Nutritional and Physicochemical Quality of Vacuum-Fried Mango Chips Is Affected by Ripening Stage, Frying Temperature, and Time

Fitriyono Ayustaningwarno*, Elise van Ginkel, Joana Vitorino, Matthijs Dekker, Vincenzo Fogliano, Ruud Verkerk

*Corresponding author for this work

Research output: Contribution to journalArticleAcademicpeer-review

1 Citation (Scopus)

Abstract

For the production of healthier fruit snacks, vacuum frying is a promising alternative for atmospheric frying, to reduce the oil content, while maintaining a high nutritional quality. This paper evaluates the effect of ripening stages, frying temperature, and time on the quality of vacuum-fried mango. Unripe mango was dehydrated faster than ripe mango and had a higher hardness after frying at 110 and 120°C. Fat content in fried ripe mango was higher. Total ascorbic acid and β-carotene in both ripening stages were not different, but after frying total ascorbic acid in unripe mango remains higher. A novel image analysis was applied to quantify the color distribution of fried mango. Color changes in unripe mango were more susceptible to temperature and time. Considering all quality parameters, vacuum frying of unripe mango at the optimal condition of 100°C for 20 min is preferred for producing high-quality healthier fruit snacks.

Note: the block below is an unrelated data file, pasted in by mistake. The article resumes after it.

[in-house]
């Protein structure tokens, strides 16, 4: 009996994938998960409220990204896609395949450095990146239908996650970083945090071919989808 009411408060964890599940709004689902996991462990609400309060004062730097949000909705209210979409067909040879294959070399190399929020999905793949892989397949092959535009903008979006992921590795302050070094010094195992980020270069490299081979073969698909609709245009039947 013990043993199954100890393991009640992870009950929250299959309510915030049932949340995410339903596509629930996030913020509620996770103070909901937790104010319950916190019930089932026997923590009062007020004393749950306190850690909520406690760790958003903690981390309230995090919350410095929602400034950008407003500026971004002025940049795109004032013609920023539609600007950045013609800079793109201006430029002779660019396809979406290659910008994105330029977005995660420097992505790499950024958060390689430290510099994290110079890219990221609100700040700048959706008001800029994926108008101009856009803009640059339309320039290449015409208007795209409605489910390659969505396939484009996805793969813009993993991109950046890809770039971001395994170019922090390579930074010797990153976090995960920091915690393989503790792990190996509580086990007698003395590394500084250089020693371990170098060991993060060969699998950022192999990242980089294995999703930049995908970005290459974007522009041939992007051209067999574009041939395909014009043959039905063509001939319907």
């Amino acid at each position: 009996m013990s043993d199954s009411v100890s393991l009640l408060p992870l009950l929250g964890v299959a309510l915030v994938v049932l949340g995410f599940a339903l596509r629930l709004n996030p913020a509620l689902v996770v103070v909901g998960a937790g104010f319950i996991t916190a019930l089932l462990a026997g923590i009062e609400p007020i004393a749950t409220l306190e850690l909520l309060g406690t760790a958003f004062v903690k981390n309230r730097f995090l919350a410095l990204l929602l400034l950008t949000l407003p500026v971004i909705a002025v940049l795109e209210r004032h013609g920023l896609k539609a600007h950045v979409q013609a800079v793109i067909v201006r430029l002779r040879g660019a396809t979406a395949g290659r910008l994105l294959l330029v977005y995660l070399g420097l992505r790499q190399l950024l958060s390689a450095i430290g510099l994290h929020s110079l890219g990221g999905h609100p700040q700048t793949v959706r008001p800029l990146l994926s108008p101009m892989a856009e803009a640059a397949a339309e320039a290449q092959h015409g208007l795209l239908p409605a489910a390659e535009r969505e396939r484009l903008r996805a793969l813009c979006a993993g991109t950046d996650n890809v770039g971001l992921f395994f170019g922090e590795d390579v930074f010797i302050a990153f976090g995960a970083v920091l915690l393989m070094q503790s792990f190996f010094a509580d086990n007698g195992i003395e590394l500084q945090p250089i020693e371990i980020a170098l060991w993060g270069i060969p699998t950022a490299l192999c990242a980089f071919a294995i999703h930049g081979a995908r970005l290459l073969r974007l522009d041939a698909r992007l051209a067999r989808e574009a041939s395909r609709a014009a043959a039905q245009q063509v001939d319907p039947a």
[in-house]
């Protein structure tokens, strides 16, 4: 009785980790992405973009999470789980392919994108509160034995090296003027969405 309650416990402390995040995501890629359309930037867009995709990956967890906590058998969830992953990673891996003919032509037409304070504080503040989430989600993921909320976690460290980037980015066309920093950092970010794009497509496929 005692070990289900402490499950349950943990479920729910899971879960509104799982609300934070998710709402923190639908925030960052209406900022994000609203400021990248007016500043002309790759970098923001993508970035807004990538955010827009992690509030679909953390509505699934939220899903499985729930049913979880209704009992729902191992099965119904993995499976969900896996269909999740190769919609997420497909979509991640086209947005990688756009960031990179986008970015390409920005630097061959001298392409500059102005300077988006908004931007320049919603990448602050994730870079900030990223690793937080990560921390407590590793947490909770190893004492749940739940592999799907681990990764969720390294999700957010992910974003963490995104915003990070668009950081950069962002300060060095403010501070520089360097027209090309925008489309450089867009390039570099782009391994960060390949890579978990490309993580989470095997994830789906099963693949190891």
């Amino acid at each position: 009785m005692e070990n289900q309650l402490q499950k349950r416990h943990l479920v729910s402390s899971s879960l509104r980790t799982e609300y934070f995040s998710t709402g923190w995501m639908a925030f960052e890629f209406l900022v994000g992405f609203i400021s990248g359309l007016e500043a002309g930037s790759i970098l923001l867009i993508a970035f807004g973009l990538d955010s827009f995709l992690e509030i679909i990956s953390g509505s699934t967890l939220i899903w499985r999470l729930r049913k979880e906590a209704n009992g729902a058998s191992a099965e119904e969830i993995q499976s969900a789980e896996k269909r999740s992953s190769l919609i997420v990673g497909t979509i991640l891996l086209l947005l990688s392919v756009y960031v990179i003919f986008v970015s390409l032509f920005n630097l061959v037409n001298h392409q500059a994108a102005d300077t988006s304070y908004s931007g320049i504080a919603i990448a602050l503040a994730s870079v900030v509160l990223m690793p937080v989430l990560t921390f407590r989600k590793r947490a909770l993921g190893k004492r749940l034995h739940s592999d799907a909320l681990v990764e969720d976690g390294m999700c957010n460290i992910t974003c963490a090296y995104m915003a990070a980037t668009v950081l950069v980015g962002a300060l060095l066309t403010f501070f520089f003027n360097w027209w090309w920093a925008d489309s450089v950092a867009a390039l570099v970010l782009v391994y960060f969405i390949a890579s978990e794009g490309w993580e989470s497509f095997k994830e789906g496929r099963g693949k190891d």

Original languageEnglish
Article number95
JournalFrontiers in Nutrition
Volume7
DOIs
Publication statusPublished - 17 Jul 2020

Keywords

  • color
  • fat
  • mango
  • ripening
  • texture
  • vacuum frying
  • vitamin C
  • β-carotene

Fingerprint Dive into the research topics of 'Nutritional and Physicochemical Quality of Vacuum-Fried Mango Chips Is Affected by Ripening Stage, Frying Temperature, and Time'. Together they form a unique fingerprint.

Cite this